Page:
Converted bus, candy truck seized during drug raids in Westport Business were fronts to sell crack, police allege

November 16, 1995|By Peter Hermann | Peter Hermann,SUN STAFF

A candy man in Westport was selling the usual things from the converted truck and bus -- milk, bread and candy -- when police became interested in his expanded inventory.

The additional items amounted to a sizable business in crack cocaine, police say.

After a half-year investigation, Baltimore police and federal agents said they made nine arrests and seized a bus turned into a convenience store and a candy truck during a series of raids that broke up a drug ring distributing a pound of cocaine a day in Westport.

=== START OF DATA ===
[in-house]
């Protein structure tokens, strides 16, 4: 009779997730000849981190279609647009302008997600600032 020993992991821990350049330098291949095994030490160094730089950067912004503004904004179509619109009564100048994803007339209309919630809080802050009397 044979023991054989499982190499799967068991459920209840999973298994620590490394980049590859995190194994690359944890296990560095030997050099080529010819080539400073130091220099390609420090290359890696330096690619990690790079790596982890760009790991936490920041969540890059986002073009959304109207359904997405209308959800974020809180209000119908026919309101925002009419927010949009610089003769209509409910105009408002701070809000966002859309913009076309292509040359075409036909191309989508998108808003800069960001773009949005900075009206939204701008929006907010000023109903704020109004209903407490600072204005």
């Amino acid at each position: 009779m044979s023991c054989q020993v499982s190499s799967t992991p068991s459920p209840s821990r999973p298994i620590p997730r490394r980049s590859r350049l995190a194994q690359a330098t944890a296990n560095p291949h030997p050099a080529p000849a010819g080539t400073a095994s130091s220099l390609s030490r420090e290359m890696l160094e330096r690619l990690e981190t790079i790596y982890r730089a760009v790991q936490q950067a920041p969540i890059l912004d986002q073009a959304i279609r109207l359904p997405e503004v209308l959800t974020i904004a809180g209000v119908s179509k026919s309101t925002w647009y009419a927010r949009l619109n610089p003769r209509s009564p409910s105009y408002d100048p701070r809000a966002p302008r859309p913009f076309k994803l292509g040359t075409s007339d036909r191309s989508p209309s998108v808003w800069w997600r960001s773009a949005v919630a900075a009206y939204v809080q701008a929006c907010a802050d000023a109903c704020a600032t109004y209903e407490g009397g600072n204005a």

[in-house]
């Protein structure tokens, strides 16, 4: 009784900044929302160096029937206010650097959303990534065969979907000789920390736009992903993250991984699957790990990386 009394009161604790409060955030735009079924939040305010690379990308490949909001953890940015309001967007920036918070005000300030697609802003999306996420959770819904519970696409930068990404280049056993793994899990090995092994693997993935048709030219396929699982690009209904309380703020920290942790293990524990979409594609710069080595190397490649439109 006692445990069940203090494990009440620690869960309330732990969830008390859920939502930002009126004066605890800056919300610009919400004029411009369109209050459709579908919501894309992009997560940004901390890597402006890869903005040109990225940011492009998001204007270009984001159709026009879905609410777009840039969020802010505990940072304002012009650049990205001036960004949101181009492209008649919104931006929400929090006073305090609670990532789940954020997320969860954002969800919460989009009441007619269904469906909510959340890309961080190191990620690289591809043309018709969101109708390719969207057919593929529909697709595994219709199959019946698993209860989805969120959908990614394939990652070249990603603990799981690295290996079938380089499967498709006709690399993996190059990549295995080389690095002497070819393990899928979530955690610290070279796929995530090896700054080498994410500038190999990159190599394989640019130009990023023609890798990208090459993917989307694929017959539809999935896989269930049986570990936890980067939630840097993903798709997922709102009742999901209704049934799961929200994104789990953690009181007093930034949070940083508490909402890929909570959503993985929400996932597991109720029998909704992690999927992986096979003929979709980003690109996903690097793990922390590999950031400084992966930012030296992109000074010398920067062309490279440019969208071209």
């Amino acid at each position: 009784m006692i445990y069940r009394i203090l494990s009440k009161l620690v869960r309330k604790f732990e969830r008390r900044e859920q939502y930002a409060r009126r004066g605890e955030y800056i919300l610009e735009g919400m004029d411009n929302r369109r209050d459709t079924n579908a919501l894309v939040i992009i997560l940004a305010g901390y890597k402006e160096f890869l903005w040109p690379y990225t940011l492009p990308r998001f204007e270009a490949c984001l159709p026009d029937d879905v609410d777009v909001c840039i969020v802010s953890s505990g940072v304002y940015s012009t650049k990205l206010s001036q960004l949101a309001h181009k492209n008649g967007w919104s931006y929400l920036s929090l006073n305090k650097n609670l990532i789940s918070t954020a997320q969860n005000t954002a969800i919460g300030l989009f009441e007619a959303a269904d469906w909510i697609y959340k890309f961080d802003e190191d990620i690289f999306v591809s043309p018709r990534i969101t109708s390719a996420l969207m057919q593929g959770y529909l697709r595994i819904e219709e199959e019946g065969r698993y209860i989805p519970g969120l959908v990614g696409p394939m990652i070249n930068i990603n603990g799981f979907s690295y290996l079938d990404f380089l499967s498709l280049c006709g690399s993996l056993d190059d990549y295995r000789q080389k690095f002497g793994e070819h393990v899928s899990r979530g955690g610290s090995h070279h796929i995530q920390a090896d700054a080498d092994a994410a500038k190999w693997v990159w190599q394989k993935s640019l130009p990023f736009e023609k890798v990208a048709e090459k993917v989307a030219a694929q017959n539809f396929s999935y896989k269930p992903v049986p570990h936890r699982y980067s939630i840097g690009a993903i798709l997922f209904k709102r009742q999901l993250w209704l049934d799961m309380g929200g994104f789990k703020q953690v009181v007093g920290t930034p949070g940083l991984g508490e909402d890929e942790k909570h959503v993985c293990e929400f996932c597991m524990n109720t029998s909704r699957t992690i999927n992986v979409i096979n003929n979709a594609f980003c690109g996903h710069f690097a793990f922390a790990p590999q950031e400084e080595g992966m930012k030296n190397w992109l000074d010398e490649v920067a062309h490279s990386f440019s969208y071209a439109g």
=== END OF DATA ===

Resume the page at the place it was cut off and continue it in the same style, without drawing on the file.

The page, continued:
Buses converted into small stores are common in the Westport area and offer a variety of items, from milk and bread to batteries. Police said the bus and van they seized were fronts for the crack cocaine network.

Police named their 6-month investigation, "Operation Westport Candy Man," culminating in the arrests Tuesday afternoon.

About 70 police officers from the city, housing authority and the Bureau of Alcohol, Tobacco and Firearms raided nine homes in )) Baltimore and Baltimore County and arrested and charged nine people with violating federal drug laws.

Most of the houses raided were in Westport, in the 2200 and 2300 blocks of Norfolk St. But police said suspects in the drug gang also were arrested in Essex and Brooklyn and in Southwest Baltimore and a house in the 1700 block of E. Northern Parkway.

Police said the raids netted 420 vials of suspected crack cocaine, 60 bags of suspected crack, a .380 semiautomatic handgun and $2,000. Police said they seized the two buses and four other vehicles.

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